Oct. 11 last day to register to vote
Lansing — The deadline for registering to vote is drawing near: Tuesday, Oct. 11 is the last day to do so in Michigan by person or mail.
Election Day is Nov. 8. U.S. citizens who wish to excercise their political will must also be a resident of the town where they’re registered or are registering to vote, according to the Secretary of State’s office. They must also be at least 18 years old.
While Republican candidate Donald Trump and Democratic opponent Hillary Clinton receive the most attention as they campaign to be U.S. president, four other third party candidates also are running for the nation’s highest office.
Libertarian candidate Gary Johnson, Green Party candidate Jill Stein, socialist candidate Emidio Mimi Soltysik — who is running on the Natural Law Party ticket — and the Constitution Party’s Darrell Castle — who is running on the U.S. Taxpayers ticket — will also be presidential options on the Nov. 8 ballot.
Voters must obtain a voter registration application from a polling station and submit that application 30 days before an election to vote in that election, making Tuesday the last day to register for Michigan voters.
That application can be delivered by hand or mail to local township or city clerks where one is planning to register. One’s voter registration card, once obtained, will show at which polling location voters are to cast their ballots on Election Day.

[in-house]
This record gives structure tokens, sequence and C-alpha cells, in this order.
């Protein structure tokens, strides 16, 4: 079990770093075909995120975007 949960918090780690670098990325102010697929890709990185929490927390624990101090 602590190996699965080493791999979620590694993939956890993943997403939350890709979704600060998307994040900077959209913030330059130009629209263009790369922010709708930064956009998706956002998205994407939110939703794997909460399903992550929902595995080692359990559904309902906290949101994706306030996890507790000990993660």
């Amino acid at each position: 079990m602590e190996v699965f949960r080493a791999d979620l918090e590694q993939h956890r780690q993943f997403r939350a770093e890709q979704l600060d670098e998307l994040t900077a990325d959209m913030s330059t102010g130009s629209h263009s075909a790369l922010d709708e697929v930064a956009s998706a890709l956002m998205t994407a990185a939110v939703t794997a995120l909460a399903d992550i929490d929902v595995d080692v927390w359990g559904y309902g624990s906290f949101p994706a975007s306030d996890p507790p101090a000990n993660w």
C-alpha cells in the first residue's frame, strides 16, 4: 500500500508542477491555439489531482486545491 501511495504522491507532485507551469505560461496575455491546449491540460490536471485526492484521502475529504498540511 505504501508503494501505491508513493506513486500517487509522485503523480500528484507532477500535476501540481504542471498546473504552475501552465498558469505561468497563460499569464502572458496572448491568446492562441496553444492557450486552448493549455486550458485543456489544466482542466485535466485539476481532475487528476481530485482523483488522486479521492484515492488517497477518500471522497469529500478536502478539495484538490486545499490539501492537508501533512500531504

Voters must have an “acceptable photo ID” at polls, or sign an affidavit if they don’t have one, according to the Secretary of State’s office.
An “acceptable ID” is either a state-issued driver’s license or personal ID card issued by another state, a federal or state government-issued photo ID, a U.S. passport, military identication card with a photo, student ID card from high school, college or university or a tribal ID card with a photo.
Straight-ticket voting will still be an option on 2016 Michigan ballots after the U.S. Supreme Court denied a request to hear an emergency appeal over a court stay on the state’s new law banning straight-ticket ballots.
Any questions about voting can be directed to local city and township clerk’s offices, who are trained in elections procedure. Go to www.michigan.gov/vote for more information and visit the Secretary of State’s Michigan Voter Information Center website to see what your ballot will look like on Nov. 8.